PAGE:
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Albert Hammond, Jr.
Como Te Llama?
Sony BMG
www.alberthammondjr.com


The Strokes' rhythm guitarist Albert Hammond, Jr. made a separate identity for himself in 2006 with the release of his debut solo album, Yours To Keep. It was an excellent start to what should have been a path that followed along the lines of Rod Stewart after he branched off from his band Faces, or like Phil Collins after he went solo from Genesis, but Hammond's second offering, Como Te Llama falls short of such expectations. The album lacks any sparks or memorable tunes that will give it longevity. It's a complete and utter washout that only avid fans will find appealing.

Hammond's group, Marc Eskenazi (guitar), Josh Latanzi (bass), and Matt Romano (drums), move like programmed machines through the tracks. There is very little change in the recipes of folk rock batters from track to track. The band makes loaf after loaf of the same '60s tinged pop with mind-numbing chord dynamics and folksy-wicked piping. It's perfect for people who like the same old mundane trails, but it's a total disappointment to people who expected more from Hammond, whose debut solo album pointed the singer-guitarist in a good direction.

The elasticity of the guitar chords in tracks like "Bargain Of The Century" and "In My Room" move like programmed patterns, and the reggae-sweetened drips added on numbers like "Lisa" and "Borrowed Time" seem like gangly appendages rather than actual pieces connected to the melodies, although the sharp guitar blades piercing the center of "Lisa" pack in some high powered thrusts. Otherwise, the intervals of chord progressions moving in and out of the melodies follow a generic format and predictable schematics. The band does try their hand at shoegazy atmospherics in "Spooky Couch," which does well. The opulent string arrangements create enchanting swirls and the ambient effects are subtle and understated but beautifully tailored.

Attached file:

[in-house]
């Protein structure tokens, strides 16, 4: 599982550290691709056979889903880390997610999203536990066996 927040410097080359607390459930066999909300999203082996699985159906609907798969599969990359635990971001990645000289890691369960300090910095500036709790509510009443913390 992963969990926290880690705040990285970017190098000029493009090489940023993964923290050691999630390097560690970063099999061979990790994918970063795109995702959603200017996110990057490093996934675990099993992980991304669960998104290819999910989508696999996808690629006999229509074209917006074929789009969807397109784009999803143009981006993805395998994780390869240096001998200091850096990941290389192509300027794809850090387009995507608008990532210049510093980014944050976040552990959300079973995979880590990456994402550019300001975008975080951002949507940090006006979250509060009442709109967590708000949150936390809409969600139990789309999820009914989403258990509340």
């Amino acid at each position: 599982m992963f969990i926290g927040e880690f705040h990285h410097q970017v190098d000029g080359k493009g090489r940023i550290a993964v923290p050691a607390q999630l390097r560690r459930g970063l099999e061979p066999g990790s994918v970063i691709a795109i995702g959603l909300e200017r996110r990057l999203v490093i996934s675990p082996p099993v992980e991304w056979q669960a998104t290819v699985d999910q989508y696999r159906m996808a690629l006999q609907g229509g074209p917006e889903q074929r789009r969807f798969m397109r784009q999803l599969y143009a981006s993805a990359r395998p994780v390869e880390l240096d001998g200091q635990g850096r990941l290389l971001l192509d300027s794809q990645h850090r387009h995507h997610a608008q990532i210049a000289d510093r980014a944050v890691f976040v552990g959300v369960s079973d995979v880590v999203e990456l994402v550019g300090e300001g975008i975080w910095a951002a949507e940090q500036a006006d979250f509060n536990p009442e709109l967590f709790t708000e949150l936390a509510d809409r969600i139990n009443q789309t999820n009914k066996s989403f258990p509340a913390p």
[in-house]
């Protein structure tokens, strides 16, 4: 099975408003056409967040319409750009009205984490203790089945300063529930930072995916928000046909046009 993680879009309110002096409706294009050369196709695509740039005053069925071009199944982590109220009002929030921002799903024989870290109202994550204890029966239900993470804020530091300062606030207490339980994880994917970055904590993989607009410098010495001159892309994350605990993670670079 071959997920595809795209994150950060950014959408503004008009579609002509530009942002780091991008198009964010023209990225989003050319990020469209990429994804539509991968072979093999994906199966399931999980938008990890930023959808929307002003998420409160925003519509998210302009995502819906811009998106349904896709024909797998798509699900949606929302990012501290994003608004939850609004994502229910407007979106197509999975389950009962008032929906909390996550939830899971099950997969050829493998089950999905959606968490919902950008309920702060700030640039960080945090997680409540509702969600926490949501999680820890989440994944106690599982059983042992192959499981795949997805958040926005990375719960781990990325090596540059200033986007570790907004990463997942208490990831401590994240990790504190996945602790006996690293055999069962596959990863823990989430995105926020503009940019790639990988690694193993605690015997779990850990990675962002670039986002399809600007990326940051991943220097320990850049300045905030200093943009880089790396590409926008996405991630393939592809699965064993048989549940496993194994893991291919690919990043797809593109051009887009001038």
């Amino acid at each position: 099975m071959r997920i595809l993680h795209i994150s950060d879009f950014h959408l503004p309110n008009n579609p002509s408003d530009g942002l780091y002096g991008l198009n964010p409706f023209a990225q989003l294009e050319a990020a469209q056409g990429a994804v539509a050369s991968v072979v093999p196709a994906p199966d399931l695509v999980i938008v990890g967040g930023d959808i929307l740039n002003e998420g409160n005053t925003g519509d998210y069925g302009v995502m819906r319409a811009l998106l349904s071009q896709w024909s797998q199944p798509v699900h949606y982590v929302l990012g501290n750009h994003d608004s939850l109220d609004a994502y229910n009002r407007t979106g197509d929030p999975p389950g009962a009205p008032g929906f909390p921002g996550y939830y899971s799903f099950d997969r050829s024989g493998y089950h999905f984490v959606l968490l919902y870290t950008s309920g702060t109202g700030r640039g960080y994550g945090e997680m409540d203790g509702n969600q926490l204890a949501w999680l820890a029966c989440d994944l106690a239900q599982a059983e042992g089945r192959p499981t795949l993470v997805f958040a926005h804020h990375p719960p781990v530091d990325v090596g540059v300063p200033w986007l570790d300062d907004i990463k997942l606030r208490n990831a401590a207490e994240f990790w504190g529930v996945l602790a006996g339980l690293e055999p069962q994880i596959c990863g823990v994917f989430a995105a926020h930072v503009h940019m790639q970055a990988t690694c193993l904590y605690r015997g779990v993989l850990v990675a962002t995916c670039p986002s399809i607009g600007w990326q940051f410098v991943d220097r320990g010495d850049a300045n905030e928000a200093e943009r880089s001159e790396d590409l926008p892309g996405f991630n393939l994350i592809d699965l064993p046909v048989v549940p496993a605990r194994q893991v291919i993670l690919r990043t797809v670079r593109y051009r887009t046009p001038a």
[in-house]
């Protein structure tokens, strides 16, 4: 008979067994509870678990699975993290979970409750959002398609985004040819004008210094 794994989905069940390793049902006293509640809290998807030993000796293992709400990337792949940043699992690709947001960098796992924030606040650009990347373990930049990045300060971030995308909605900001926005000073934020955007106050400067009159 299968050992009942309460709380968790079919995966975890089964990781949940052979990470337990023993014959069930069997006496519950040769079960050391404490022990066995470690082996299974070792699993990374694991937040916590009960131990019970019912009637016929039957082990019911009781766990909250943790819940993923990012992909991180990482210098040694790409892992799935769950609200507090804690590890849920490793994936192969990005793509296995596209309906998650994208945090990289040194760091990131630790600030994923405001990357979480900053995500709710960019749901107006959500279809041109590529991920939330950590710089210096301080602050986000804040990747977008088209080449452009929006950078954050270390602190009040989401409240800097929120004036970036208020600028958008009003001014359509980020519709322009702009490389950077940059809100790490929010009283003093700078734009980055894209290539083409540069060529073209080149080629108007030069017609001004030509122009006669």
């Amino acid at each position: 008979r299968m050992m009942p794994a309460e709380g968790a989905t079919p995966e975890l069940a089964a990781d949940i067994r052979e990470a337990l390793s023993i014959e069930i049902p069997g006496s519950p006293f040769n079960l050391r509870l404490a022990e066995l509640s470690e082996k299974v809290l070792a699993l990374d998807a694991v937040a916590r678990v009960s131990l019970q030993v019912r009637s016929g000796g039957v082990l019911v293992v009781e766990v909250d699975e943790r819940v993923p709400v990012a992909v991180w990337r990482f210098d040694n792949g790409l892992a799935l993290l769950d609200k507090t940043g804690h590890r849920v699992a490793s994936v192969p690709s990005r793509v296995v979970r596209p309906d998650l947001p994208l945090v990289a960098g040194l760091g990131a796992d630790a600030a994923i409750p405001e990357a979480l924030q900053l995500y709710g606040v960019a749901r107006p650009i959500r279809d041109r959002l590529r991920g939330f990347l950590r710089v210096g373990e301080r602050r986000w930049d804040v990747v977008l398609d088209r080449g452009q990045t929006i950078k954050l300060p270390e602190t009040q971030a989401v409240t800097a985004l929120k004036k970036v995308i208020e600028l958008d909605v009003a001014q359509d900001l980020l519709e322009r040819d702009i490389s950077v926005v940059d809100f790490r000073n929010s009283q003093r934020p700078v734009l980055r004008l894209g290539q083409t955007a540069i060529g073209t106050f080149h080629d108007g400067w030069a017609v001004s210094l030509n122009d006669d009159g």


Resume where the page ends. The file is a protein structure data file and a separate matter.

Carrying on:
The band's music has very few points that stand out. Most of the album is handled with hemorrhaging folk rock cuts, taut guitar repetitions stylized with '60s pop inflections, and a few sips of reggae-slanted grooves. The melodic layers are jammed in so snugly that the music seems muddled most of the time, like the keyboard sweeps and snare drum strokes which tangle so tightly through "Feed Me Jack" that it is hard to tell them apart. Hammond's second offering is an album that has very little appeal outside of his core audience, and even they will probably turn back to Hammond's first release, Yours To Keep, because it was just better.

-Susan Frances

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